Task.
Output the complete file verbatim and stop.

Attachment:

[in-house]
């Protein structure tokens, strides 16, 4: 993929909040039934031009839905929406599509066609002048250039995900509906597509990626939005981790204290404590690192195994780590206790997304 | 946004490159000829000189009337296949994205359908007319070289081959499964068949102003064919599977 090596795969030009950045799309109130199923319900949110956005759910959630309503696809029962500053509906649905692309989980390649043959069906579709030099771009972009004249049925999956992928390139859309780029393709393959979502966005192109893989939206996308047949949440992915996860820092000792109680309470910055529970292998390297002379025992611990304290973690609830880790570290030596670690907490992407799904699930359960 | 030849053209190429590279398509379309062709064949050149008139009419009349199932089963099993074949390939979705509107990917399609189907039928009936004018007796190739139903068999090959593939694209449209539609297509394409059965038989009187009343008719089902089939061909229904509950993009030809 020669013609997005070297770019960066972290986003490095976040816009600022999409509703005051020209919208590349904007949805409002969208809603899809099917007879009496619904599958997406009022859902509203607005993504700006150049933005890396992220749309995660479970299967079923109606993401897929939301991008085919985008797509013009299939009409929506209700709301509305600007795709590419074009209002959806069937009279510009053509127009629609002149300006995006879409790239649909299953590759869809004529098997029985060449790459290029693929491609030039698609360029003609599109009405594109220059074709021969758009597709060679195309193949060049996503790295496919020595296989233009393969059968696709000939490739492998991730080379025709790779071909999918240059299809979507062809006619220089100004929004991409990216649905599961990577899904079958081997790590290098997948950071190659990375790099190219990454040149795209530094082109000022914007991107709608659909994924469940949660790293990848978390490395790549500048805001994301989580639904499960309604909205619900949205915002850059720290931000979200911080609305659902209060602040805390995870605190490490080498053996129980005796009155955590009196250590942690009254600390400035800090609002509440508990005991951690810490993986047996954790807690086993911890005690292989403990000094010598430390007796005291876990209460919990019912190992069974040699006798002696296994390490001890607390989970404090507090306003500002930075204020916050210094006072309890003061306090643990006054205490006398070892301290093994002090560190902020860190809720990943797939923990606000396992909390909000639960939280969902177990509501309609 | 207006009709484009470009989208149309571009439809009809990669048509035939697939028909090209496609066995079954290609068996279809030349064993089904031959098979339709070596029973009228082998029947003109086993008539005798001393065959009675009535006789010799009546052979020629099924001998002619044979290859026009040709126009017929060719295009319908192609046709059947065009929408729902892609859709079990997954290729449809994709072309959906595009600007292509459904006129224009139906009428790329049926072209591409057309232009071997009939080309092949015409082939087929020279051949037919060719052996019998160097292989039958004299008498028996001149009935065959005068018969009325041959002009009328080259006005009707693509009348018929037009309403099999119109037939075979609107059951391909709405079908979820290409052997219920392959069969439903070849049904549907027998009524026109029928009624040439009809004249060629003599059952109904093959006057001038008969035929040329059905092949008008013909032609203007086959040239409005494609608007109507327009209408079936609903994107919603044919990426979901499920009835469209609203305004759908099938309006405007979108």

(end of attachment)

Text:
[in-house]
């Protein structure tokens, strides 16, 4: 993929909040039934031009839905929406599509066609002048250039995900509906597509990626939005981790204290404590690192195994780590206790997304 | 946004490159000829000189009337296949994205359908007319070289081959499964068949102003064919599977 090596795969030009950045799309109130199923319900949110956005759910959630309503696809029962500053509906649905692309989980390649043959069906579709030099771009972009004249049925999956992928390139859309780029393709393959979502966005192109893989939206996308047949949440992915996860820092000792109680309470910055529970292998390297002379025992611990304290973690609830880790570290030596670690907490992407799904699930359960 | 030849053209190429590279398509379309062709064949050149008139009419009349199932089963099993074949390939979705509107990917399609189907039928009936004018007796190739139903068999090959593939694209449209539609297509394409059965038989009187009343008719089902089939061909229904509950993009030809 020669013609997005070297770019960066972290986003490095976040816009600022999409509703005051020209919208590349904007949805409002969208809603899809099917007879009496619904599958997406009022859902509203607005993504700006150049933005890396992220749309995660479970299967079923109606993401897929939301991008085919985008797509013009299939009409929506209700709301509305600007795709590419074009209002959806069937009279510009053509127009629609002149300006995006879409790239649909299953590759869809004529098997029985060449790459290029693929491609030039698609360029003609599109009405594109220059074709021969758009597709060679195309193949060049996503790295496919020595296989233009393969059968696709000939490739492998991730080379025709790779071909999918240059299809979507062809006619220089100004929004991409990216649905599961990577899904079958081997790590290098997948950071190659990375790099190219990454040149795209530094082109000022914007991107709608659909994924469940949660790293990848978390490395790549500048805001994301989580639904499960309604909205619900949205915002850059720290931000979200911080609305659902209060602040805390995870605190490490080498053996129980005796009155955590009196250590942690009254600390400035800090609002509440508990005991951690810490993986047996954790807690086993911890005690292989403990000094010598430390007796005291876990209460919990019912190992069974040699006798002696296994390490001890607390989970404090507090306003500002930075204020916050210094006072309890003061306090643990006054205490006398070892301290093994002090560190902020860190809720990943797939923990606000396992909390909000639960939280969902177990509501309609 | 207006009709484009470009989208149309571009439809009809990669048509035939697939028909090209496609066995079954290609068996279809030349064993089904031959098979339709070596029973009228082998029947003109086993008539005798001393065959009675009535006789010799009546052979020629099924001998002619044979290859026009040709126009017929060719295009319908192609046709059947065009929408729902892609859709079990997954290729449809994709072309959906595009600007292509459904006129224009139906009428790329049926072209591409057309232009071997009939080309092949015409082939087929020279051949037919060719052996019998160097292989039958004299008498028996001149009935065959005068018969009325041959002009009328080259006005009707693509009348018929037009309403099999119109037939075979609107059951391909709405079908979820290409052997219920392959069969439903070849049904549907027998009524026109029928009624040439009809004249060629003599059952109904093959006057001038008969035929040329059905092949008008013909032609203007086959040239409005494609608007109507327009209408079936609903994107919603044919990426979901499920009835469209609203305004759908099938309006405007979108």